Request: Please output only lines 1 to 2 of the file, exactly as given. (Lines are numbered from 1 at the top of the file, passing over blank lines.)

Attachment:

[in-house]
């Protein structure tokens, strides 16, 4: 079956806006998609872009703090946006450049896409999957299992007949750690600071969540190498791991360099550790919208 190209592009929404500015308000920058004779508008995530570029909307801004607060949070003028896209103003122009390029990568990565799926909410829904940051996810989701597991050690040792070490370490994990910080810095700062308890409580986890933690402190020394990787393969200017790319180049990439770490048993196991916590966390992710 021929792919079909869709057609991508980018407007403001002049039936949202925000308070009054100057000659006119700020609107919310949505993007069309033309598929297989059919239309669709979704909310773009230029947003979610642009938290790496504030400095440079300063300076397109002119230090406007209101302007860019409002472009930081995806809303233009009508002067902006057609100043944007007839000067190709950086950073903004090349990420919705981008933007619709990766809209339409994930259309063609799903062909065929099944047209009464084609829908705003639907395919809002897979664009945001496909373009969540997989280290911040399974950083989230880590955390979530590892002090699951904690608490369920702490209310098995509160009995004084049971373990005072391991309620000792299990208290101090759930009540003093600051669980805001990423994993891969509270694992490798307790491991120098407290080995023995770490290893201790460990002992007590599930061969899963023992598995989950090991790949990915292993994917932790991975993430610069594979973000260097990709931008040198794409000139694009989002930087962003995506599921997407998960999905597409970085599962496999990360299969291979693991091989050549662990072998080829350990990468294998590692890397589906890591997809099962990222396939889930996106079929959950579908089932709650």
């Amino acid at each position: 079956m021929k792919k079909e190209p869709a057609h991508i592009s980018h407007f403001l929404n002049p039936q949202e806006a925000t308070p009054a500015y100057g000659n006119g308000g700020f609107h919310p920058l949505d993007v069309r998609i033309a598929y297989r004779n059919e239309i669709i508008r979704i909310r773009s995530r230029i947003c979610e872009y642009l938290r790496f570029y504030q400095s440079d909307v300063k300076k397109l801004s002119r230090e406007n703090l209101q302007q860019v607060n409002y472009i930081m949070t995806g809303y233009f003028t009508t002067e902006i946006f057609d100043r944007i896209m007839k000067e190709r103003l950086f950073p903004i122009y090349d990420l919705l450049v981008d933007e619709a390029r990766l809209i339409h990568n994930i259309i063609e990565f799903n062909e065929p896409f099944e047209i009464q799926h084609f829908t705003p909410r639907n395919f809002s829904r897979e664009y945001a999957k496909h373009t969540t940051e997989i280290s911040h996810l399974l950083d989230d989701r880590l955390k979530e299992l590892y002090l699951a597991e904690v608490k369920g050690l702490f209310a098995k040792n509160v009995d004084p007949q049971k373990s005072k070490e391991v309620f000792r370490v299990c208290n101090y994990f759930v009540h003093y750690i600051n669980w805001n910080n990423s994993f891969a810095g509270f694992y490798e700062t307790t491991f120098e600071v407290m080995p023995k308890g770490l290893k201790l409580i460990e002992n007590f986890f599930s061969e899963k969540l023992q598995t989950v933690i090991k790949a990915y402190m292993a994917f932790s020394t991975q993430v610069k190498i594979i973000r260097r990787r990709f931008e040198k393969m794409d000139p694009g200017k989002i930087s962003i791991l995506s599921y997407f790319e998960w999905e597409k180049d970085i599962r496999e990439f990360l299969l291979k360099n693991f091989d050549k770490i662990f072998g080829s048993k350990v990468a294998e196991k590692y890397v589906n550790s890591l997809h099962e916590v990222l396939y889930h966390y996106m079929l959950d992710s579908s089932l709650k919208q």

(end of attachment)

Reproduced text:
[in-house]
């Protein structure tokens, strides 16, 4: 079956806006998609872009703090946006450049896409999957299992007949750690600071969540190498791991360099550790919208 190209592009929404500015308000920058004779508008995530570029909307801004607060949070003028896209103003122009390029990568990565799926909410829904940051996810989701597991050690040792070490370490994990910080810095700062308890409580986890933690402190020394990787393969200017790319180049990439770490048993196991916590966390992710 021929792919079909869709057609991508980018407007403001002049039936949202925000308070009054100057000659006119700020609107919310949505993007069309033309598929297989059919239309669709979704909310773009230029947003979610642009938290790496504030400095440079300063300076397109002119230090406007209101302007860019409002472009930081995806809303233009009508002067902006057609100043944007007839000067190709950086950073903004090349990420919705981008933007619709990766809209339409994930259309063609799903062909065929099944047209009464084609829908705003639907395919809002897979664009945001496909373009969540997989280290911040399974950083989230880590955390979530590892002090699951904690608490369920702490209310098995509160009995004084049971373990005072391991309620000792299990208290101090759930009540003093600051669980805001990423994993891969509270694992490798307790491991120098407290080995023995770490290893201790460990002992007590599930061969899963023992598995989950090991790949990915292993994917932790991975993430610069594979973000260097990709931008040198794409000139694009989002930087962003995506599921997407998960999905597409970085599962496999990360299969291979693991091989050549662990072998080829350990990468294998590692890397589906890591997809099962990222396939889930996106079929959950579908089932709650």